Nisin preparation | Production | Uses | Safety | Side effects | FAQs
Nisin (or more accurately Nisin A), also known as a lantibiotic, is a small-molecule polypeptide antibiotic with antibacterial activity, synthesized and secreted by Lactococcus lactis subsp. lactis during metabolism.
It is commonly used as a preservative in processed cheeses and meat products to inhibit Gram-positive spoilage and pathogenic bacteria. The European food additive number is E234. Generally, it is safe, natural, vegan (maybe), halal, kosher and gluten-free.
Nisin preparation is the commercial nisin sold in the market, available as a lyophilized (light brown) powder. It is made of three parts (2):
- Nisin: 2.5% (w/w) and with a minimum hydrous potency 900 IU/mg.
- Sodium chloride: not less than 50% which is used to adjust the activity of nisin.
- Non-fat milk solids or solids from fermentation.
There is a manufacturing process of commercial nisin preparation mentioned by EFSA, and the following are the brief flow chart:
- Fermentation of a sugar-based medium with added yeast extract using the bacterium Lactococcus lactis subsp. Lactis.
- Extraction of nisin concentration.
- Spray dry: precipitated with sodium chloride and then through a spray-dried process.
- Nisin preparation: standardized with sodium chloride to obtain a potency of 1,000 IU nisin A/mg.
How does it Work?
Nisin can inhibit the growth of a variety of food spoilage Gram-positive bacteria, such as Bacillus subtilis, Staphylococcus aureus, Listeria and Clostridium botulinum, and it is particularly effective against spores that gram-positive bacteria that produces.
The main preservation mechanism of nisin is to bind to the anionic phospholipids (including lipid II) of the cell membrane and then inserted to the cell membrane.
These processes can stop all biosynthetic processes in Gram-positive bacteria, and therefore kill Gram-positive bacteria. The impermeability to cell walls of Gram-negative bacteria makes it ineffective to it. (3)
Light brown powder.
The water solubility increases with decreasing pH. Sparingly soluble at pH 7, 4% at pH 5.0, and 12% at pH 2.5. Insoluble in non-polar solvents.
The lower the pH, the higher the stability. Nisin has strong acid and high temperature resistance. Its thermal stability can be used for inhibiting various Gram-positive bacteria during food processing and preservation.
There is a long history of using fermentation of lactic acid bacteria to preserve food. The inhibitory effects of lactic acid and other organic acids produced during the fermentation are fully recognized, but the antimicrobial effects of nisin produced in the metabolism of lactic acid bacteria metabolism are gradually discovered in later studies.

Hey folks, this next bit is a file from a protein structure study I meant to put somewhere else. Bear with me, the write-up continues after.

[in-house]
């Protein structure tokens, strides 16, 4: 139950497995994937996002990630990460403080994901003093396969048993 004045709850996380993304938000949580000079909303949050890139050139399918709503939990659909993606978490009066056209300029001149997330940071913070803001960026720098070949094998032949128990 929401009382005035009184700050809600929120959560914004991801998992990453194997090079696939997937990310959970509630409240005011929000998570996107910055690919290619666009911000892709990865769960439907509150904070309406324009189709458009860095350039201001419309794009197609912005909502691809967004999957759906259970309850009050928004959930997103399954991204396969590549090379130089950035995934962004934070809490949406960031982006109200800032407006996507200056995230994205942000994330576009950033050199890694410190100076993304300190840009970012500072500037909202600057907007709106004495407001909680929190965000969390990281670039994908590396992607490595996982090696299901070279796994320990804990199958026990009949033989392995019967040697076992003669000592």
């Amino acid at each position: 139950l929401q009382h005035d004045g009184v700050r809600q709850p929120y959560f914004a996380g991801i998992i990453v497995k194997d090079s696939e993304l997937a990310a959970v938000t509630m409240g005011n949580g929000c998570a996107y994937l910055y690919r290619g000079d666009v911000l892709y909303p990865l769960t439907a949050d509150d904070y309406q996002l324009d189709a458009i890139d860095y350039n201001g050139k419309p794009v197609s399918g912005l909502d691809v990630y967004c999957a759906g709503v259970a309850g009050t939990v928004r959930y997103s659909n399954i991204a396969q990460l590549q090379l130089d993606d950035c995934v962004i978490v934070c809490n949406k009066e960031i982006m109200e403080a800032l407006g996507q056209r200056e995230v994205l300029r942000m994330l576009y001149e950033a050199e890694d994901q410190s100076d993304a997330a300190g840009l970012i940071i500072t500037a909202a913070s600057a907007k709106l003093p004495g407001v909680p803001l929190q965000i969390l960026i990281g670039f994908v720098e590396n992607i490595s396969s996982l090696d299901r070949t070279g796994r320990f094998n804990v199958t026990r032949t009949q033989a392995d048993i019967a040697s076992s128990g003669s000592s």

Nisin can be used in cheeses, canned food, meat products to:
- Prevent food spoilage by inhibiting the growth of Gram-positive bacteria & the spores and result in extending storage time.
- Reduce food sterilization temperature & time and therefore reduce nutrition loss.
Nisin can help reduce the intensity of heat treatment, and therefore reduce the loss of nutritional components of the food in canned food. Meanwhile, it inhibits the growth and reproduction of heat-resistant spore-former and extends the food shelf life.
For example, adding nisin to pickles can reduce the amount of chemical preservatives sodium benzoate and potassium sorbate, and can also inhibit the growth and reproduction of lactic acid bacteria and Staphylococcus aureus.
Sodium nitrite and nitric acid are commonly used in the production of meat products as preservatives and color enhancements, but these two additives are harmful to the human body and may even cause cancer. Nisin can reduce the addition or replace sodium nitrite and nitric acid in meat products, the following are some of its applications:
- canned ham
- smoked pork
- salted pork
- vacuum-packed fresh beef
Also, nisin can inhibit the growth of Clostridium botulinum, the most common microorganism that leads to meat products spoilage.
In the beer processing process, microorganisms are easy to grow and cause microbial contamination. Nisin can inhibit the growth of Gram-positive bacteria, enhance the sterilization effect of hops on thermophilic bacteria without causing any adverse effects on the fermentation characteristics of beer yeast, thereby ensuring the quality and flavor of the beer.
Ice cream is often contaminated by Listeria during the production process and Listeria can still be found even under ultra-low temperature conditions. Nisin can be used to inhibit the growth of Listeria.
Milk is susceptible to be contaminated by various microorganisms during the process of production, storage, and transportation.
Pasteurization can only kill pathogenic microorganisms, but there are still other microorganisms that may exist and affect the preservation and shelf life. Nisin can inhibit Gram-positive bacteria, thereby prolonging shelf life.
In yogurt, the main purpose of nisin is not for preservation (as low pH, contaminating bacteria are mainly molds and yeasts, and nisin does not inhibit them) but to prevent post-acidification during storage, which is caused by lactic acid (produced by lactobacillus). Acidity affects the edible quality of the yogurt and makes ice cream taste bad.
Working with Natamycin and other Preservatives
Due to the narrow antibacterial spectrum of nisin, which can only kill or inhibit Gram-positive bacteria, therefore its application is limited, and the combined use of Nisin and other preservatives or acidulants (citric acid, lactic acid) can make up for this shortcoming, and then exert a broad-spectrum antibacterial effect.
It is sometimes used with natamycin for a synergy effect. Natamycin is also a biopreservative produced by the fermentation of streptomyces, effective in inhibiting the growth of various molds, yeasts and mycotoxins.
However, it is used only for the preservation of food surfaces due to its low solubility.
Yes, it is considered safer than chemical preservatives as it is natural and quickly hydrolyzed into amino acids in the digestive tract by proteolytic enzymes (trypsin, sialase, digestive enzymes, etc.) after oral ingestion.